Even to my untrained eye, each of Angela’s Urban Landscapes exhibits emotion and intensity. The energy and vivacity which bring each piece to life are a reflection of Angela’s vibrant and passionate personality. Angela tells me that opening the gallery is her biggest career landmark to date. She explains that starting out as a young artist, it is difficult to know where to begin:
“I didn’t know where to go to make my dream of becoming an artist and owning a gallery a reality. I did a business course, which gave me confidence and helped me with the day-to-day basics of running my own business. Places for new artists to exhibit are few and far between and many galleries just don’t have the facilities for contemporary artists. As an artist you will paint anyway, but you have to be persistent. My main piece of advice to anyone starting out would be to join a studio, it’s so important. It enables you to get support, maximise your skills and learn from others.”
On the day I visited the gallery, a potential buyer drops in and expresses an interest in a selection of Angela’s pieces. She’s thrilled but also, surprisingly, seems somewhat saddened. Of course, she opened the gallery as an outlet to exhibit and sell her work, but it is clear that she has an emotional attachment to each of the paintings. She tells me about one of her pieces, ‘Jazz Band’. “I loved that piece. It was inspired by an amazing, enigmatic jazz band that we saw playing in a restaurant in China Town, Manchester. I was so sad when it went but pleased too because I knew it went to someone who would appreciate it. A good home.”
A selection of Angela’s work can be viewed between 11am and 5pm, Monday to Saturday, at Ascot Studios. With work ranging in price from £250 , the current exhibition of her work represents an exciting opportunity to invest in a unique piece of original British artwork. As Angela’s reputation as the rising star of British art spreads, the time is surely coming for her to say goodbye to many more pieces from her Urban Landscapes collection.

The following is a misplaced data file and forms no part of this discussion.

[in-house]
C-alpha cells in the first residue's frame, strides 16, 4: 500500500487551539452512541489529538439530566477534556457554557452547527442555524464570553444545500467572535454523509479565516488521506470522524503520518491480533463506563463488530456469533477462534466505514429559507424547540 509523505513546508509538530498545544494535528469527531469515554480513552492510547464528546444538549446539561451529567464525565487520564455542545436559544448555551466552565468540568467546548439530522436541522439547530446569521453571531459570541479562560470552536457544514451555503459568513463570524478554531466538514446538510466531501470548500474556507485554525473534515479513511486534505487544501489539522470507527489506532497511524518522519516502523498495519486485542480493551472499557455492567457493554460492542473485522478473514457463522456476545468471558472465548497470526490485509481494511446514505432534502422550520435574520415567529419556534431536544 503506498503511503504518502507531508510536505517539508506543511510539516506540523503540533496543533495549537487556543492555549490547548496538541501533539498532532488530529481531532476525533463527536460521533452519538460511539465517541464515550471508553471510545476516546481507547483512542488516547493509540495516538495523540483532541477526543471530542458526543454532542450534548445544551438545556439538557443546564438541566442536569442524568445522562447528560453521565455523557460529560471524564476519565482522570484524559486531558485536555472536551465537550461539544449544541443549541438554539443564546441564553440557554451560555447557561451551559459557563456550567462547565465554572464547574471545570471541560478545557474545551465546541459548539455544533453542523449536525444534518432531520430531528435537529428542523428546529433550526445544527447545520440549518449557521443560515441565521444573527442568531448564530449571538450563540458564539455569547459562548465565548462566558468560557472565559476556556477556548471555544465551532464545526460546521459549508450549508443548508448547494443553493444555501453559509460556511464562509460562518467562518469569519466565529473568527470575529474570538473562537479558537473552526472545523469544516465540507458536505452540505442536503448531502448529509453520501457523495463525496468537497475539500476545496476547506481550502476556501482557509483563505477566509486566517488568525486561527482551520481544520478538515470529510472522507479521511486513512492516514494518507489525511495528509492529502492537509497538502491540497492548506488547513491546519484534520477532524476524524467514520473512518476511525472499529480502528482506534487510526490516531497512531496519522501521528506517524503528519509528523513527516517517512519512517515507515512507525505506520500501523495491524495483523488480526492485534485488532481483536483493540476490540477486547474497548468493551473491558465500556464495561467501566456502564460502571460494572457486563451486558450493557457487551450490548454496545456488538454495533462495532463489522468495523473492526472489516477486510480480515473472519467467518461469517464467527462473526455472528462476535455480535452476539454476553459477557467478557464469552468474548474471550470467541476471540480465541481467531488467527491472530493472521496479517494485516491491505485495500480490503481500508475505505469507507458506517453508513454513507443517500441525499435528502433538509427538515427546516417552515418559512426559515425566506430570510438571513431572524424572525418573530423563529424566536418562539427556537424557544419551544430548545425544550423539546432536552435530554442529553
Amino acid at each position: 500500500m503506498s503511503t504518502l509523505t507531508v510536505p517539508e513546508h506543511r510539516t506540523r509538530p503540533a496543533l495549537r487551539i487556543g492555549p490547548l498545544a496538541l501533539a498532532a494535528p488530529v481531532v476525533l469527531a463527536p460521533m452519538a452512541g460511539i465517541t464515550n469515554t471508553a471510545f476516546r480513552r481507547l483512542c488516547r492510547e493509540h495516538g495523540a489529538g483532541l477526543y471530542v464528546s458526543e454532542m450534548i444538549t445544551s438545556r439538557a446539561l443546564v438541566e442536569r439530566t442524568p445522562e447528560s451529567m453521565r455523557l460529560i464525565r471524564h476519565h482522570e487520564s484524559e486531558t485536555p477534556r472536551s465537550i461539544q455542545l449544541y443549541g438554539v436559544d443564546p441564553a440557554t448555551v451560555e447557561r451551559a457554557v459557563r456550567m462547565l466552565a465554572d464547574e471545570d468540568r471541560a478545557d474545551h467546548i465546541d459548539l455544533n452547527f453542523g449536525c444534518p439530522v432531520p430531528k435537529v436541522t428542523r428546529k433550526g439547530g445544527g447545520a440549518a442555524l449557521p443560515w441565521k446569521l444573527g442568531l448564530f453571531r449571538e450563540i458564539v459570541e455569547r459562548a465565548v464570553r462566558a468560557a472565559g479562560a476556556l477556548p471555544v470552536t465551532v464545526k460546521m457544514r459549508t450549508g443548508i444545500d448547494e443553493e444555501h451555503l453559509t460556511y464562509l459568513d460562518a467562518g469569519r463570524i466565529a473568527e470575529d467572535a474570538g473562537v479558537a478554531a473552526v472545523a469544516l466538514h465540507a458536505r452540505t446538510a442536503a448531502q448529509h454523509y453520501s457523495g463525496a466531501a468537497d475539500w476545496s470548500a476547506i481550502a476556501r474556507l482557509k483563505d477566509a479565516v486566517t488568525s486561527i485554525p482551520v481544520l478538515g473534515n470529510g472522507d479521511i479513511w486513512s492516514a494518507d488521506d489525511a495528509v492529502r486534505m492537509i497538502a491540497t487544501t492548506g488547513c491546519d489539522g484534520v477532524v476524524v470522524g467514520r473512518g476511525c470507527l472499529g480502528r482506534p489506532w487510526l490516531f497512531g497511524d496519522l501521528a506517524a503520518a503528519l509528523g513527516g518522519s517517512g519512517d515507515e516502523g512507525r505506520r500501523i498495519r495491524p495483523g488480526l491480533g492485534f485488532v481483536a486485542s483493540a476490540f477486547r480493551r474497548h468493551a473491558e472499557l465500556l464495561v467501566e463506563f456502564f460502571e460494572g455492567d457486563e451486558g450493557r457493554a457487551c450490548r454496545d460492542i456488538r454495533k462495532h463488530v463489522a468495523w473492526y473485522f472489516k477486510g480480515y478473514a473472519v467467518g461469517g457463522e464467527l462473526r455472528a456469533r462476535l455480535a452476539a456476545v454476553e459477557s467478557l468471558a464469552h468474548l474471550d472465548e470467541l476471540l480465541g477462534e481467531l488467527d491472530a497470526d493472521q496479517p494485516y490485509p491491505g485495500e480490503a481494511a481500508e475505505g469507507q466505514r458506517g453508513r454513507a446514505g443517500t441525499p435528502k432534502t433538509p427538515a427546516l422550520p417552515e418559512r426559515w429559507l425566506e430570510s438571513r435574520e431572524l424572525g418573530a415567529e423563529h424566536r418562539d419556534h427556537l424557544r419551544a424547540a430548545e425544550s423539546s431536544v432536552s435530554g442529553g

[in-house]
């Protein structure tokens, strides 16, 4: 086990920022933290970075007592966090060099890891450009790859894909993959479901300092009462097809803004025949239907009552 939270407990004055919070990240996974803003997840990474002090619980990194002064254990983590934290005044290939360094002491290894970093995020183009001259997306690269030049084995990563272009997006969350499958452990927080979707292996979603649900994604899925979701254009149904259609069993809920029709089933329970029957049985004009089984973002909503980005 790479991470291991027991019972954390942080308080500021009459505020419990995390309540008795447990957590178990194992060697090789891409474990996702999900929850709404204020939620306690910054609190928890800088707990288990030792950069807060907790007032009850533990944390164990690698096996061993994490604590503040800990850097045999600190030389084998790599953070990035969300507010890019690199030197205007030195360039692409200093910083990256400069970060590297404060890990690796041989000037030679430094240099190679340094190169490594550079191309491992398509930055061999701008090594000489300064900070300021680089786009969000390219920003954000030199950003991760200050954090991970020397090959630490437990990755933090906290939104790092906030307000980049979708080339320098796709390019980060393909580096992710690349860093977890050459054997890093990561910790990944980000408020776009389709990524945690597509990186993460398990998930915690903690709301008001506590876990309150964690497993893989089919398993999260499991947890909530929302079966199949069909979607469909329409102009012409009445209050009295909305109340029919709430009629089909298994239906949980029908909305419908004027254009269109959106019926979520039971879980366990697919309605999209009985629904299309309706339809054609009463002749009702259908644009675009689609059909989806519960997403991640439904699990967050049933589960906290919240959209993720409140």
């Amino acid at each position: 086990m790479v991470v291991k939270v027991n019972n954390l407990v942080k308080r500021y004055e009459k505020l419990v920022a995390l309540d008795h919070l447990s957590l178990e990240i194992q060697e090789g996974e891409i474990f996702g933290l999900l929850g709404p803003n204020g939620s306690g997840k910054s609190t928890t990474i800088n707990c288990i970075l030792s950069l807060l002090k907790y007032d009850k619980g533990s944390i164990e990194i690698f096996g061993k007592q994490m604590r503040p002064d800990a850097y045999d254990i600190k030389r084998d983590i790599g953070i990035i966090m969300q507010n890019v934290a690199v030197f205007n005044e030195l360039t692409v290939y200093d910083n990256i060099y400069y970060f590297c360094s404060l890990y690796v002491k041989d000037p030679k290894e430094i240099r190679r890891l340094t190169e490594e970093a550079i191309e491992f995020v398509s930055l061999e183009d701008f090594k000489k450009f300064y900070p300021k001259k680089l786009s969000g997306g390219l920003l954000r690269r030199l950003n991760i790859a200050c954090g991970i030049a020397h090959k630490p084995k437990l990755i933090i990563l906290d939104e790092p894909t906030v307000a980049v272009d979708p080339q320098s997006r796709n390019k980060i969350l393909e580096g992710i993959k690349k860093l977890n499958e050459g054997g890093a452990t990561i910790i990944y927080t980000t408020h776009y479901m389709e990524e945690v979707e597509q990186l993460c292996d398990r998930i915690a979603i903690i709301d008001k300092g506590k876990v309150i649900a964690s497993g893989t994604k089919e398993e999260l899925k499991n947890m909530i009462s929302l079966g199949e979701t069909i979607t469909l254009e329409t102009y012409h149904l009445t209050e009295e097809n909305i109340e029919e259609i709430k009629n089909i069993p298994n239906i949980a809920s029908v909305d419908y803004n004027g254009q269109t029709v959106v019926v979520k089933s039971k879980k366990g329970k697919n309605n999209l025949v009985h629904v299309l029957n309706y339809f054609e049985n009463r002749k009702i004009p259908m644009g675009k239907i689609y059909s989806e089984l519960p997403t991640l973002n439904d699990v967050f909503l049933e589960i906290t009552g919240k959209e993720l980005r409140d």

Angela Wakefield is an honest and engaging member of the national art community with a positive enthusiasm for painting and life in general. Angela has been painting seriously for the last ten years, but one of her earliest memories is of spending hours with a pencil and paper, recording the world around her. Her dedication to painting is unwavering, and to this day, she still enjoys the creative process as much as those early childhood days. In the media, there is often a cynicism about people’s motivations in the art world, both in terms of the artists who produce and the people who buy contemporary art. However, over the last few years, the sheer amount of people who have been affected by Angela’s work, many of whom have travelled hundreds of miles to see it, shows the universal appeal of her painting.
Since Angela was first featured in Art of England magazine in 2007, there has been an increasing level of anticipation for her new work, and 2008/9 promises to exceed all expectations. With industry professionals paying an avid interest, and collectors paying thousands for her originals, there is an acceptance that her artwork represents a sound financial investment. She is a young, emerging artist with a growing national reputation; she produces work that resonates with a broad range of people, offering enduring representations of contemporary landscapes.
Her new paintings are positive, colourful and energetic depictions of a very English landscape. Angela presents a version of the urban environment stripped down to its essence, capturing the behaviour of light and employing an imaginative use of focal-point and perspective. There is a sense of movement and energy in her paintings which serves to place the viewer in the picture.